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Ulysses.: Joyce, James

Joyce, James

Published by Shakespeare & Company, Paris (1924)

Used
First Edition
Softcover
Signed

Quantity available: 1

From: Raptis Rare Books, ABAA/ ILAB (Palm Beach, FL, U.S.A.)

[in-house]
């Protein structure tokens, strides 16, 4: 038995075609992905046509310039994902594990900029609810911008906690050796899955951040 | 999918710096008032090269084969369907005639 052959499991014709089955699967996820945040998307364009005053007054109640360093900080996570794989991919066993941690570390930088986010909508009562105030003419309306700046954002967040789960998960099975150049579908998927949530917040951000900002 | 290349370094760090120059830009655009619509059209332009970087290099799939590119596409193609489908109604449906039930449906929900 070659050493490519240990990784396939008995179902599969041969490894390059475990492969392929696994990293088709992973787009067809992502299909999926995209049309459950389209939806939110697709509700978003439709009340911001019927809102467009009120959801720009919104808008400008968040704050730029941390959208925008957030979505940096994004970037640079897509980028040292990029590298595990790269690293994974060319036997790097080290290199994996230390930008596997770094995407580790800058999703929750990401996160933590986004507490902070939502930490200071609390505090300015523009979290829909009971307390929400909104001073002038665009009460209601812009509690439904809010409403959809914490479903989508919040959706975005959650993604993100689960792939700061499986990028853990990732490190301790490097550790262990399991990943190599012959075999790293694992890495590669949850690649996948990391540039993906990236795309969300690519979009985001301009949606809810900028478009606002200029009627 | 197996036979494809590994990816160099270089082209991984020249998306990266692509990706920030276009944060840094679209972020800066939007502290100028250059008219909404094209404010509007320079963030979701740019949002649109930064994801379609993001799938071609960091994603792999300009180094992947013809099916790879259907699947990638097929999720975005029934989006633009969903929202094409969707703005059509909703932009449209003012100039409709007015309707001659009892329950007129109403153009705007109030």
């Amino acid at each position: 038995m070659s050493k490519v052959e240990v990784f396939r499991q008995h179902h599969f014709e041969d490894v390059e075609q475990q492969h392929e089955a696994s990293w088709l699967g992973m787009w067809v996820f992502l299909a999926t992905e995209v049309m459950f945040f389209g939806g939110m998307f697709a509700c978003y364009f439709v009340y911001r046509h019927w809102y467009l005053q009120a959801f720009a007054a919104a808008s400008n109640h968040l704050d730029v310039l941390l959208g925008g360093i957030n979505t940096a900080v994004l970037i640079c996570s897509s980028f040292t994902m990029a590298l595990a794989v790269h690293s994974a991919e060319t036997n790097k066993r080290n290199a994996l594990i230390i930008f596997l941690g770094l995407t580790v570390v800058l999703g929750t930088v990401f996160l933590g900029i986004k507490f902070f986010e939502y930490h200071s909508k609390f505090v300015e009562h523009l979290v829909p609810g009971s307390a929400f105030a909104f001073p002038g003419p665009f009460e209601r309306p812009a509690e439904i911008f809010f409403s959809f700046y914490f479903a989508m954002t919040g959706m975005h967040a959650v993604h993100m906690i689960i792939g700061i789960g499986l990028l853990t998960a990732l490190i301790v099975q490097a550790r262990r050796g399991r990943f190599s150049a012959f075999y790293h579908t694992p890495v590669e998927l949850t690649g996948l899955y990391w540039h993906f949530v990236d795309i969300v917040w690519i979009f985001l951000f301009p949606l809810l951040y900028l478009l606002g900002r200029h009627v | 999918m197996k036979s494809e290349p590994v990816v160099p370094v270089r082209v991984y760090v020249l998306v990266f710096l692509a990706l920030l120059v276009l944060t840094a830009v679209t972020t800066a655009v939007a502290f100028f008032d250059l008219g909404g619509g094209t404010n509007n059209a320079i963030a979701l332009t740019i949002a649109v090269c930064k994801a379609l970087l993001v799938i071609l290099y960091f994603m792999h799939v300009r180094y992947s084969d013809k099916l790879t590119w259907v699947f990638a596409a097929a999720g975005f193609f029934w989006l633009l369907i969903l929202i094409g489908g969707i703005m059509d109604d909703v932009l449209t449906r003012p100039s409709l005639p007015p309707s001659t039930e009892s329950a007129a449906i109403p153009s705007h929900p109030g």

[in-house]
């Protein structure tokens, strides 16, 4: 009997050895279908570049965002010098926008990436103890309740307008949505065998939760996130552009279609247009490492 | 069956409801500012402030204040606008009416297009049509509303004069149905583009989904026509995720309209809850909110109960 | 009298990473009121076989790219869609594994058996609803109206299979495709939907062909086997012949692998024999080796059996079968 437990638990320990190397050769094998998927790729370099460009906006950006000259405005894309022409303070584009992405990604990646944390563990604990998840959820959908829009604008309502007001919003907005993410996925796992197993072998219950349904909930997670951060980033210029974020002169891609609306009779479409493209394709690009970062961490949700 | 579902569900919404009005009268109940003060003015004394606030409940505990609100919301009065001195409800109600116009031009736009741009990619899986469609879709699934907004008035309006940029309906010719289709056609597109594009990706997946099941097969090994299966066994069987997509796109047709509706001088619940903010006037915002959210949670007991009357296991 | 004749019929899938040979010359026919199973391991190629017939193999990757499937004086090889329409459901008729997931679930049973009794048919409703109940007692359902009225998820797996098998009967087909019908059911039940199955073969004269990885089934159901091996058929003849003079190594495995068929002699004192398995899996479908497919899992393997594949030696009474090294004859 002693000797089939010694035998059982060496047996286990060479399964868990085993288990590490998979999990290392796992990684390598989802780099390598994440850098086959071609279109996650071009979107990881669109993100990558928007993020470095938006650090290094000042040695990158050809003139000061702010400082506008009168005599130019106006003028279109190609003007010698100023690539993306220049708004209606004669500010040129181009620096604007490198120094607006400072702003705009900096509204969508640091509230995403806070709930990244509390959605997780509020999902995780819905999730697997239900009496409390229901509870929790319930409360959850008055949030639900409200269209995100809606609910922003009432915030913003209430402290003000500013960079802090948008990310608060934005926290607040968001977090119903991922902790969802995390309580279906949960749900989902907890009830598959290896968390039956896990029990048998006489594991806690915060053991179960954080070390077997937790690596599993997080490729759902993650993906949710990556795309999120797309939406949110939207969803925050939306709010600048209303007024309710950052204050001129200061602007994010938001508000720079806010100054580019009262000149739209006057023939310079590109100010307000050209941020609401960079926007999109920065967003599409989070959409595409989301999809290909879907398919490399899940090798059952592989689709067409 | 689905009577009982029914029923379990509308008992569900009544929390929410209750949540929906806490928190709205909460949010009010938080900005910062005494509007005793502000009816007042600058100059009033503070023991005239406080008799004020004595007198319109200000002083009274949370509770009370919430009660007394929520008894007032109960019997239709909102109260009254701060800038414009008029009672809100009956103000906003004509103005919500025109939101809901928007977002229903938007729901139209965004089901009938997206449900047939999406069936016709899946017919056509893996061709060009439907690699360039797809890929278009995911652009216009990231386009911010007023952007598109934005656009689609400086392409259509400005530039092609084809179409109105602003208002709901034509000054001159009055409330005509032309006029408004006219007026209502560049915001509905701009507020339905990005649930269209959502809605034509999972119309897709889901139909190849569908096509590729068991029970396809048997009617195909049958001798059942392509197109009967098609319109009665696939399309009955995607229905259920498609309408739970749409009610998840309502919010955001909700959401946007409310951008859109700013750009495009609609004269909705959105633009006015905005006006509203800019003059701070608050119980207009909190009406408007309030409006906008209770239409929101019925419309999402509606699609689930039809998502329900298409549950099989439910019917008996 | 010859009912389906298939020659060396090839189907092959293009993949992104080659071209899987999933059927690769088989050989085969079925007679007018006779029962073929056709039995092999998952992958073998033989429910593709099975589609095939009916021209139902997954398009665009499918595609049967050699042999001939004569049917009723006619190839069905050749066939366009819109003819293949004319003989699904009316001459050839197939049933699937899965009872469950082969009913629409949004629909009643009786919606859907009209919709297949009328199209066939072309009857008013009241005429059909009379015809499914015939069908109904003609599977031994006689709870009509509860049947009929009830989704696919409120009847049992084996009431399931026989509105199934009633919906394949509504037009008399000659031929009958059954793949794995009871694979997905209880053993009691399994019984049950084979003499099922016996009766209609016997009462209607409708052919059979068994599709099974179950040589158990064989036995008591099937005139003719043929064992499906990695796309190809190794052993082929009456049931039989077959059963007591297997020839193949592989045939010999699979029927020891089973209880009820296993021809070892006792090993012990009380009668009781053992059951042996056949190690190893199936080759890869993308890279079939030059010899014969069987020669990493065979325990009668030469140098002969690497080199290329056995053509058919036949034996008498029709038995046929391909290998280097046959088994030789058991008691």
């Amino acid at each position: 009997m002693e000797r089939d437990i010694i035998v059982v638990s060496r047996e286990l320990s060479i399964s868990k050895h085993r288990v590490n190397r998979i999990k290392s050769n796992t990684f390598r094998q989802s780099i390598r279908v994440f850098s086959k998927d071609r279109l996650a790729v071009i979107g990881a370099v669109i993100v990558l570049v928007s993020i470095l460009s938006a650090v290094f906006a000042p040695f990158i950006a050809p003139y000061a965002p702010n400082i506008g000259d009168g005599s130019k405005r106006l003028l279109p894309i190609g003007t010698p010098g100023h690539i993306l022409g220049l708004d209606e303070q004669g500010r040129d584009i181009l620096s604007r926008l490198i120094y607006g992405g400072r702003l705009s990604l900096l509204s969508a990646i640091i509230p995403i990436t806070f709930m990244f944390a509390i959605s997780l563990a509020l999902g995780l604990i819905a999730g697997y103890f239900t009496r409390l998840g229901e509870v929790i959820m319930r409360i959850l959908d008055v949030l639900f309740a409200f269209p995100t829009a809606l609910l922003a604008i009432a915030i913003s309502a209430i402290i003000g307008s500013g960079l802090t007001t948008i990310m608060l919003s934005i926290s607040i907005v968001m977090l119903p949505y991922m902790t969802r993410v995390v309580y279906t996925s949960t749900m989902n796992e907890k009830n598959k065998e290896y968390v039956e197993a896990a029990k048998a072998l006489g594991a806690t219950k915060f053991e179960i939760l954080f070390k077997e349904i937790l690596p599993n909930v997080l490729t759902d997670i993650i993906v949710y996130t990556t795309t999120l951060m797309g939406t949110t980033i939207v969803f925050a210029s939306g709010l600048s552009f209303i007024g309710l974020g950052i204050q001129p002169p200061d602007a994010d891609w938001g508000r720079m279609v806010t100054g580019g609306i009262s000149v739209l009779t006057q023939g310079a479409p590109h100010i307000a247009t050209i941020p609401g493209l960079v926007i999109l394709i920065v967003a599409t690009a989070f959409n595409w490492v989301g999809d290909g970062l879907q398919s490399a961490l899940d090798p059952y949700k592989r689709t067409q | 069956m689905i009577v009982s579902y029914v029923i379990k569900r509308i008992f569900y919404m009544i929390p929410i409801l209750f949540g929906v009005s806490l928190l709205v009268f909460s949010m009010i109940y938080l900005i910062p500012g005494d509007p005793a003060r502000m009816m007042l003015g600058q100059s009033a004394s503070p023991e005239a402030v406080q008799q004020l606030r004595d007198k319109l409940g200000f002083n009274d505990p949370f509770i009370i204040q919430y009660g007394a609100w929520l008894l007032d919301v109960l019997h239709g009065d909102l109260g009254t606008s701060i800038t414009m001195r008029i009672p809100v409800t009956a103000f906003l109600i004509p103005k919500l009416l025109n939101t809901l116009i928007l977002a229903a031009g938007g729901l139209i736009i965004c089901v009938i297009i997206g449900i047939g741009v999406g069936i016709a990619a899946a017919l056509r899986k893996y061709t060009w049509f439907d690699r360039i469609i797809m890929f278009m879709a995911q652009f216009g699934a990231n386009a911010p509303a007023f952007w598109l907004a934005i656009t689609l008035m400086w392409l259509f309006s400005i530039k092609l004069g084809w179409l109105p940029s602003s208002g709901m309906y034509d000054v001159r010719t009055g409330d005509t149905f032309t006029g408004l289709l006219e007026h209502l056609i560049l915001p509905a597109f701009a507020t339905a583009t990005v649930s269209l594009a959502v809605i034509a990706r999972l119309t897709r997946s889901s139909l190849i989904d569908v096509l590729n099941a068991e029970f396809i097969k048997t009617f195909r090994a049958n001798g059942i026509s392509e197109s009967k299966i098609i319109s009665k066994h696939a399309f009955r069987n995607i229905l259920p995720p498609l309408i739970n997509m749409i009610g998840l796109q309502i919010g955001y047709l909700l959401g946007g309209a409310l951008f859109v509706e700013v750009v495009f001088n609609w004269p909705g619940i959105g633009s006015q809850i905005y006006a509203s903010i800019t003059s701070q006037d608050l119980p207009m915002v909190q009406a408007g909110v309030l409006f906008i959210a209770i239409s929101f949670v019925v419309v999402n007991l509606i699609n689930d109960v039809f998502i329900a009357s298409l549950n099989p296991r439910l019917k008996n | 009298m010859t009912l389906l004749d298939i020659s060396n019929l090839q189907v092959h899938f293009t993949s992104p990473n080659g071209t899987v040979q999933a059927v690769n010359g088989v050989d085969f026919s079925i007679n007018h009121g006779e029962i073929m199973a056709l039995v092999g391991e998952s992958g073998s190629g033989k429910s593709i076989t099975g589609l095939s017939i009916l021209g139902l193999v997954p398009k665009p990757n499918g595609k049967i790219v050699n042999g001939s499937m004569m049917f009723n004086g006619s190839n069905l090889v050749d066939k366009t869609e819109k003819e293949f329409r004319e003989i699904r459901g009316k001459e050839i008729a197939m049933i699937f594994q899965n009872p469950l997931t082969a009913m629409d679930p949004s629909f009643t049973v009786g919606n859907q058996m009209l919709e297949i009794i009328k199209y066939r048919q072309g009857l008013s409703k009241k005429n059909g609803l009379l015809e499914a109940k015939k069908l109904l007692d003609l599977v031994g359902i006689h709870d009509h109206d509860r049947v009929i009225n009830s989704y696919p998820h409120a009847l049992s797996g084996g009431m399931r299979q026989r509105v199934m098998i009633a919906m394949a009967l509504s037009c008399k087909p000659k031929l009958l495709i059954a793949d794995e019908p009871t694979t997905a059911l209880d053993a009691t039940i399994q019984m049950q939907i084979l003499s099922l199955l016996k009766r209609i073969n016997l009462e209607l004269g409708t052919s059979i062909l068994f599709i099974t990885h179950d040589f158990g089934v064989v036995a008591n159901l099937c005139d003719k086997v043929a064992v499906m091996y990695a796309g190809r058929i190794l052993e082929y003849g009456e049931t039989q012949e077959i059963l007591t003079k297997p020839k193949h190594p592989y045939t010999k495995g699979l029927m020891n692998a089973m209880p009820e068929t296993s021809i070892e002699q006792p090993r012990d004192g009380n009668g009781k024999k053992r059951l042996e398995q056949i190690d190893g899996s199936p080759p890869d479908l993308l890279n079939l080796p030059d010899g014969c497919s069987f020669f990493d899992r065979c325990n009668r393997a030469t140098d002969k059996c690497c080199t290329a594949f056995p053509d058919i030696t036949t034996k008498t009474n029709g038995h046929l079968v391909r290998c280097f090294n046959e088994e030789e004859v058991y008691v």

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About this Item: Shakespeare & Company, Paris, 1924. First edition, fourth printing of the author's landmark work. Octavo, bound in full maroon cloth, black morocco spine label, marbled endpapers, original wrappers bound in. Presentation copy, inscribed by the author on the front free endpaper to fellow writer, "To A. K. Griggs James Joyce Paris 16. Vi. 934." The recipient, Arthur Kingsland Griggs edited and translated several works, including Memoirs of Leon Daudet and wrote a popular guidebook, Paris for Everyman. In very good condition. "The fourth and fifth [printings] were printed on thick paper of inferior quality" (Slocum and Cahoon, A17). Examples signed and inscribed by Joyce are rare. Ulysses was published in Paris by Shakespeare & Company, 1922. It was a struggle for the author to find a publisher, a comic irony considering that Ulysses is "[u]niversally hailed as the most influential work of modern times" (Grolier Joyce 69). Ulysses was an immediate success. The first printing sold out, and "within a year Joyce had become a well-known literary figure. Ulysses was explosive in its impact on the literary world of 1922" (de Grazia, 27). Even so, the book faced difficulties in global reception. It was banned in the U.K. and was prosecuted for the obscenity in the Nausicaa episode (Ellmann, 1982). Joyce's inspiration for the novel began as a young boy reading Charles Lamb's Adventures of Ulysses and writing an essay entitled "My Favorite Hero" after being impressed by the wholeness of the character (Goreman, 1939). The idea for the novel grew from a story in Dubliners in 1906, which Joyce expanded into a short book in 1907, before reconceptualizing it as the heady novel in 1914 (Ellmann, 1982). The book can initially seem unstructured and chaotic, and Joyce admitted that he "put in so many enigmas and puzzles that it will keep the professors busy for centuries arguing over what I meant" (The Observer, 2000). The French translator Stuart Gilbert published a defense of Ulysses shortly after its publication in which he supported the novel's use of obscenity and explained its internal structure and links to the Odyssey against accusations of ambiguity. Every episode, Gilbert explained, is connected to the Odyssey by theme, technique, and correspondence between characters. Another instance of Ulysses' literary contribution is his use of stream-of-consciousness, a technique employing carefully structured prose, both humorous and charactering, and involving puns and parodies. Joyce was a precursor to the use of stream of consciousness in the later decades. Similar narrative techniques were used by his contemporaries Virginia Wolfe, William Faulkner, and Italo Svevo. Their style can be better characterized as an "interior monologue, rather than stream of consciousness, is the appropriate term for the style in which [subjective experience] is recorded, both in The Waves and in Woolf's writing generally" (Stevenson, 1992). Seller Inventory # 119564